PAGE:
These are taken from portions of the Model Jury Charges - Criminal, Third Edition, published by the New Jersey Institute for Continuing Legal Education. It should be noted that these are defenses to criminal charges that might be brought against you if you defended yourself. Even if the County Prosecutor or Police decide not to bring criminal charges against you or if you are successful in proving that you were protecting yourself as permitted under certain provisions of the criminal code, the attacker, if injured, still may attempt to bring a civil suit to recover for any medical expenses or injuries incurred.
Defenses to Civil Liability
Ordinarily, if someone is injured as a result of the intentional or negligent act of another, they can recover monetary damages to reimburse him or her for medical bills and injuries suffered. However, this is not always so when the person was injured while attacking someone else or attempting to steal from that person.
The judge in a civil case will instruct jurors in the following easy to read language: "No person has a lawful right to lay hostile and menacing hands on another. However, the law does not require anyone to submit meekly to the unlawful infliction of violence upon him. He may resist the use or threatened use of force upon him. He may meet force with force, but he may use only such force as reasonably appears to him to be necessary under all the circumstances for the purpose of self-protection. One is not ordinarily expected to exercise the same refined degree of judgment at times of great stress or excitement that he would under more placied circumstances.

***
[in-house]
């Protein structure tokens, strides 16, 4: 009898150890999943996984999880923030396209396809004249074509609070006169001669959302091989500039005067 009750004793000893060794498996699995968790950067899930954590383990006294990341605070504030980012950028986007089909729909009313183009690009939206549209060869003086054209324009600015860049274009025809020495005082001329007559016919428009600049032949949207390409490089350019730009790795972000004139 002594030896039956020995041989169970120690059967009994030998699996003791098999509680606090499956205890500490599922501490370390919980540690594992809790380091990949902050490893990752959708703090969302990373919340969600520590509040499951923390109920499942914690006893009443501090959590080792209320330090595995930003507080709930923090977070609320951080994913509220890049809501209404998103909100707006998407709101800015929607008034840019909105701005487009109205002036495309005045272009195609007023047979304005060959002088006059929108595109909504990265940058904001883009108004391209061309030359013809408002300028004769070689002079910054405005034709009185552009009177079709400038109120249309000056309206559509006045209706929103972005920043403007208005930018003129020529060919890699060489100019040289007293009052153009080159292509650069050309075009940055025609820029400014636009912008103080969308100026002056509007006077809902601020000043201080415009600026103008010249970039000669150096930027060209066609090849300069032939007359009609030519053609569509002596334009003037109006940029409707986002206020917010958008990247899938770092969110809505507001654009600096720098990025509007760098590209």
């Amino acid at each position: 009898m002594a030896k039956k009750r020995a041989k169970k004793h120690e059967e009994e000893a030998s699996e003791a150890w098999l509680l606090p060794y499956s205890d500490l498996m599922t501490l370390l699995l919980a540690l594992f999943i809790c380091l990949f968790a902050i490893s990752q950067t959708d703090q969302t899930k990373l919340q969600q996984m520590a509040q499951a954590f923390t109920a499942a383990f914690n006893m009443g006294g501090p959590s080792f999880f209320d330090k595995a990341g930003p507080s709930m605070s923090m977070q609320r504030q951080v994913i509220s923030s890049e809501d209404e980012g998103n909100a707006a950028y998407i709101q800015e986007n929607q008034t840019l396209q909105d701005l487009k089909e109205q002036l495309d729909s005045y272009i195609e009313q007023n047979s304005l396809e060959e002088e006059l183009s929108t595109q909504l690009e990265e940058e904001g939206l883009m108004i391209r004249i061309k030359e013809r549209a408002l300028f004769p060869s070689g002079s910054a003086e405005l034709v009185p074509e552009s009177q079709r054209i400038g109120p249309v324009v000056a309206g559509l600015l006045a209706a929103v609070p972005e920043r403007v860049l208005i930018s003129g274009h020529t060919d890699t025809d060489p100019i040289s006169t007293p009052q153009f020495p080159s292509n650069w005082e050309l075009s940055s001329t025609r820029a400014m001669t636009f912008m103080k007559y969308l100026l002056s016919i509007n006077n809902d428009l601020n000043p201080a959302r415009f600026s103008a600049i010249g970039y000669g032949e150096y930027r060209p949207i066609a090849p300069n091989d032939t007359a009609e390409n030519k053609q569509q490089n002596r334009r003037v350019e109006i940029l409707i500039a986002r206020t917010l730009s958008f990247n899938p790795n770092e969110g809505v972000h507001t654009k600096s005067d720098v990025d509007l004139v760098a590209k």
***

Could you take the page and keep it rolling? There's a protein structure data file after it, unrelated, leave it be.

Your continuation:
Deadly Force and Civil Duty to Retreat
A deadly force is not justifiable when an opportunity to retreat with complete safety is known by the defender to be at hand. The use of such force is not justifiable if the defender knew that it could have been avoided with complete safety to him by retreating. Where these conditions are present, the defender has a duty to retreat, and his use of a deadly force under these circumstances cannot be justified as an act of self-defense.

Defense of Others
One may justifiably intervene in defense of any person who is in actual or apparent imminent danger of death or serious bodily harm, and in so doing he may use such force as he has reason to believe, and does believe, necessary under the circumstances. The defender must be reasonable in his belief that the third party is in dire peril of death or serious bodily harm. He must also have a reasonable basis to believe that the force he uses is necessary to protect the apparent victim from the threatened harm.
The defender has the burden of proving to the jurors that he inflicted the injuries complained of while acting in defense of the third party within the foregoing principles.